2 Ways Leaders Carry the Banner

May 20, 2019

 

The picture above is me on my radical BMX bike circa 1985. I'll get back to my bike in a minute, but first I want to share a quick story from school this year.

 

Earlier this year, one of our kindergarten students walked into our school with something taped to her jacket. Upon closer examination, I discovered she was wearing a note from her parent. The note basically explained some bus info and provided her parent-contact info so we could talk things through. Our office team usually gets phone calls and e-mails about bus changes, so the unconventional communication her parent used stood out to me.

 

The note actually reminded me of a time my mom had pinned a note to me. (This is where my BMX bike comes into play.) I was in 5th or 6th grade and I needed to get to a band lesson across town. My mom wasn't able to drive me on that particular day, so she pinned a sign to my shirt and sent me on my way along with a dollar so I could stop and buy a Gatorade at a gas station.

 

Looking back, I'm not even sure how I managed to lug my trumpet across town while riding my bike, but I'm guessing it had something to do with the dollar that was burning a hole in my pocket. We'll call this mom wisdom. :)

 

I hadn't given the note too much thought until I walked into the gas station and the clerk started laughing at me. She informed me the note said, "If hit, call my mom at 555-5550." Now that I'm a lot older and a little wiser, I get why this was funny. At the same time, I also wish my mom would've at least listed "911" as the first number for anyone who hit me to call. I totally digress.

 

Each of the stories above highlights the impact of explicit communication. (You can't get much more explicit than a banner or sign, right?!)

 

When it comes to school leadership, I've probably fallen short on making our team's vision and beliefs as explicit as they could be. Obviously, I think about the things that matter most a lot, but I'm still not sure we dialogue about them enough. I need to get better at helping to carry our banner...perhaps I should try pinning it to my shirt? 

 

There's another layer to this that's just as important. I also need to get better at learning about the different banners individuals on our team carry; the passions, ideas, and life experiences of the people we serve are just as important as the goals and objectives we have for our organizations.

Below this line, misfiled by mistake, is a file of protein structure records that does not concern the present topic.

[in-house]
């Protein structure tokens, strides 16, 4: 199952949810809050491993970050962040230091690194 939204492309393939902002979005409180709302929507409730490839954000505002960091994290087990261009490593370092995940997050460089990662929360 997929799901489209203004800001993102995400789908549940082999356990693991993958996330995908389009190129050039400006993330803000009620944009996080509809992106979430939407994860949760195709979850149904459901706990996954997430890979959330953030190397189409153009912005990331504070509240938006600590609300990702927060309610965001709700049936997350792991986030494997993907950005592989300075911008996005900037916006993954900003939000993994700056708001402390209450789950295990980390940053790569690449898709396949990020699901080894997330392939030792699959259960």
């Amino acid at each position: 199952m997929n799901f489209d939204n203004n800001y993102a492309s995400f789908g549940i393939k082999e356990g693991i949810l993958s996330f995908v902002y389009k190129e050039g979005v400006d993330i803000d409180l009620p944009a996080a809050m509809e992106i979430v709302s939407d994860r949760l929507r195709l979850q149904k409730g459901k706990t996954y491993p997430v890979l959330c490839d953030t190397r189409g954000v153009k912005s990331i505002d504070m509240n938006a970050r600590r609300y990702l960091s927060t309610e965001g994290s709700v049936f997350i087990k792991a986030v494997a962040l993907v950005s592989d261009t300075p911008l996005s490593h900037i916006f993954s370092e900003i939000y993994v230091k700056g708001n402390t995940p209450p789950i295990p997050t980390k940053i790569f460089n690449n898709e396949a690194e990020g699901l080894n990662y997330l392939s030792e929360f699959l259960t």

I understand that most of us will never pin a note or sign to our jacket stating our vision and core beliefs. I also get that if we're living these core convictions most people would be able to state what we stand for without us having to mention it. However, the people we serve shouldn't have to guess. 

 

2 Ways Leaders Can Carry the Banner  

 

1. Own it. Carry your banner by talking about why you do what you do when you're doing it. Be bold in sharing your child-centered beliefs and heart for serving. (And if you've done it right, your banner is not yours alone...it's the product of many people who have invested into the same cause.) Regardless, don't shy away from positive redundancy. Many of the leaders I respect most share their core beliefs on a regular basis and it never gets old; if anything, it confirms what they're committed to. 

 

2. Help others. Earnestly seek to understand and advance the banners other people are carrying. Get to know their hearts. This will require you to set your banner and self-interest aside. It will also require you to take time to ask questions and actually care. (But doesn't anything that's worth it?)

 

How do you carry the banner and why is it so hard to do this well?

 

 

 

If this blog post resonated, you might like my newest book, Reclaiming Our Calling: Hold on to the Heart, Mind, and Hope of Education. The book tackles a tension many educators are feeling using a combination of stories and practical strategies. If you’re interested in technology integration, Renegade Leadership: Creating Innovative Schools for Digital-Age Students is a best-seller with Corwin Press. Both books are built on the belief that everything we do in education starts with relationships and connectedness.

 

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Dr. Brad Gustafson is an elementary principal, author, and speaker. He believes schools can be spaces where creativity and innovation thrive, but only when we prioritize relationships and a relevant, connected pedagogy. 

 

Connect on email at:

AdjustingCourse@gmail.com

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